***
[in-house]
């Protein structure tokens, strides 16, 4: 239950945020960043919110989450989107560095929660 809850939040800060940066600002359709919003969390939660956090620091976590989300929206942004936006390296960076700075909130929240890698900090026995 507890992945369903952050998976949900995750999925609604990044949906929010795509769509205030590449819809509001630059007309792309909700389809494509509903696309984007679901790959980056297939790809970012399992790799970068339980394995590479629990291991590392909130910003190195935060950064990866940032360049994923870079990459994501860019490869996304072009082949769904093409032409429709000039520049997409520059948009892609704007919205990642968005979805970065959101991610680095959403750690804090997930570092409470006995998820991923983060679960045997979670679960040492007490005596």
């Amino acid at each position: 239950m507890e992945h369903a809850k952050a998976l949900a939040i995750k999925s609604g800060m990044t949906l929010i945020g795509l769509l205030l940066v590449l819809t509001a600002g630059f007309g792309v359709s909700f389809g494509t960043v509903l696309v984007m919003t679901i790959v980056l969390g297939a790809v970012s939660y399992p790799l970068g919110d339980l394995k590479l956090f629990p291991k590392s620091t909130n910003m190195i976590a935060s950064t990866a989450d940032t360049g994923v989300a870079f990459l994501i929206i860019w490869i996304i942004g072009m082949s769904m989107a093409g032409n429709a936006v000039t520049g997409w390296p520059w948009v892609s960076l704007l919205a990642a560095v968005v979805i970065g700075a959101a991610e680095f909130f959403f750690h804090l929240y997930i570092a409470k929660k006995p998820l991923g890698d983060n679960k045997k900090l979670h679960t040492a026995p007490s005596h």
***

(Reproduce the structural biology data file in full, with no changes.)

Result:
[in-house]
């Protein structure tokens, strides 16, 4: 239950945020960043919110989450989107560095929660 809850939040800060940066600002359709919003969390939660956090620091976590989300929206942004936006390296960076700075909130929240890698900090026995 507890992945369903952050998976949900995750999925609604990044949906929010795509769509205030590449819809509001630059007309792309909700389809494509509903696309984007679901790959980056297939790809970012399992790799970068339980394995590479629990291991590392909130910003190195935060950064990866940032360049994923870079990459994501860019490869996304072009082949769904093409032409429709000039520049997409520059948009892609704007919205990642968005979805970065959101991610680095959403750690804090997930570092409470006995998820991923983060679960045997979670679960040492007490005596």
């Amino acid at each position: 239950m507890e992945h369903a809850k952050a998976l949900a939040i995750k999925s609604g800060m990044t949906l929010i945020g795509l769509l205030l940066v590449l819809t509001a600002g630059f007309g792309v359709s909700f389809g494509t960043v509903l696309v984007m919003t679901i790959v980056l969390g297939a790809v970012s939660y399992p790799l970068g919110d339980l394995k590479l956090f629990p291991k590392s620091t909130n910003m190195i976590a935060s950064t990866a989450d940032t360049g994923v989300a870079f990459l994501i929206i860019w490869i996304i942004g072009m082949s769904m989107a093409g032409n429709a936006v000039t520049g997409w390296p520059w948009v892609s960076l704007l919205a990642a560095v968005v979805i970065g700075a959101a991610e680095f909130f959403f750690h804090l929240y997930i570092a409470k929660k006995p998820l991923g890698d983060n679960k045997k900090l979670h679960t040492a026995p007490s005596h």